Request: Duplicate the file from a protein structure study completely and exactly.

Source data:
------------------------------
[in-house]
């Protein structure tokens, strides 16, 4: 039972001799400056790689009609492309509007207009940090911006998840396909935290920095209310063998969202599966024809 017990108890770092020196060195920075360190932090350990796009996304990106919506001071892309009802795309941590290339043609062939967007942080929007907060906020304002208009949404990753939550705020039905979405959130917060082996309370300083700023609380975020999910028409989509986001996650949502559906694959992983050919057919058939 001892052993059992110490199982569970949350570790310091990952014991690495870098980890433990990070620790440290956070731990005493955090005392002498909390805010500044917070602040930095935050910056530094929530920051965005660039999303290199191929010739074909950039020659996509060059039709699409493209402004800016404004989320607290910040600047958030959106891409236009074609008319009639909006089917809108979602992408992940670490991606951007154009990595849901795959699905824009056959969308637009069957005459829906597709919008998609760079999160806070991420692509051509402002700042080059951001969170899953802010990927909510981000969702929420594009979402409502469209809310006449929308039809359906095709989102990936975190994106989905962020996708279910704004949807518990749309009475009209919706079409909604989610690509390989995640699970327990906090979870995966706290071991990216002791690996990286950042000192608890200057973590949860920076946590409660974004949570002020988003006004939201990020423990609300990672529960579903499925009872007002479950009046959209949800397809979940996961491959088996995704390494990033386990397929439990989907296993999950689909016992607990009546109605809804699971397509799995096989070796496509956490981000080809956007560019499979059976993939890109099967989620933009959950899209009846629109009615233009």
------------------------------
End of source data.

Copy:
[in-house]
């Protein structure tokens, strides 16, 4: 039972001799400056790689009609492309509007207009940090911006998840396909935290920095209310063998969202599966024809 017990108890770092020196060195920075360190932090350990796009996304990106919506001071892309009802795309941590290339043609062939967007942080929007907060906020304002208009949404990753939550705020039905979405959130917060082996309370300083700023609380975020999910028409989509986001996650949502559906694959992983050919057919058939 001892052993059992110490199982569970949350570790310091990952014991690495870098980890433990990070620790440290956070731990005493955090005392002498909390805010500044917070602040930095935050910056530094929530920051965005660039999303290199191929010739074909950039020659996509060059039709699409493209402004800016404004989320607290910040600047958030959106891409236009074609008319009639909006089917809108979602992408992940670490991606951007154009990595849901795959699905824009056959969308637009069957005459829906597709919008998609760079999160806070991420692509051509402002700042080059951001969170899953802010990927909510981000969702929420594009979402409502469209809310006449929308039809359906095709989102990936975190994106989905962020996708279910704004949807518990749309009475009209919706079409909604989610690509390989995640699970327990906090979870995966706290071991990216002791690996990286950042000192608890200057973590949860920076946590409660974004949570002020988003006004939201990020423990609300990672529960579903499925009872007002479950009046959209949800397809979940996961491959088996995704390494990033386990397929439990989907296993999950689909016992607990009546109605809804699971397509799995096989070796496509956490981000080809956007560019499979059976993939890109099967989620933009959950899209009846629109009615233009």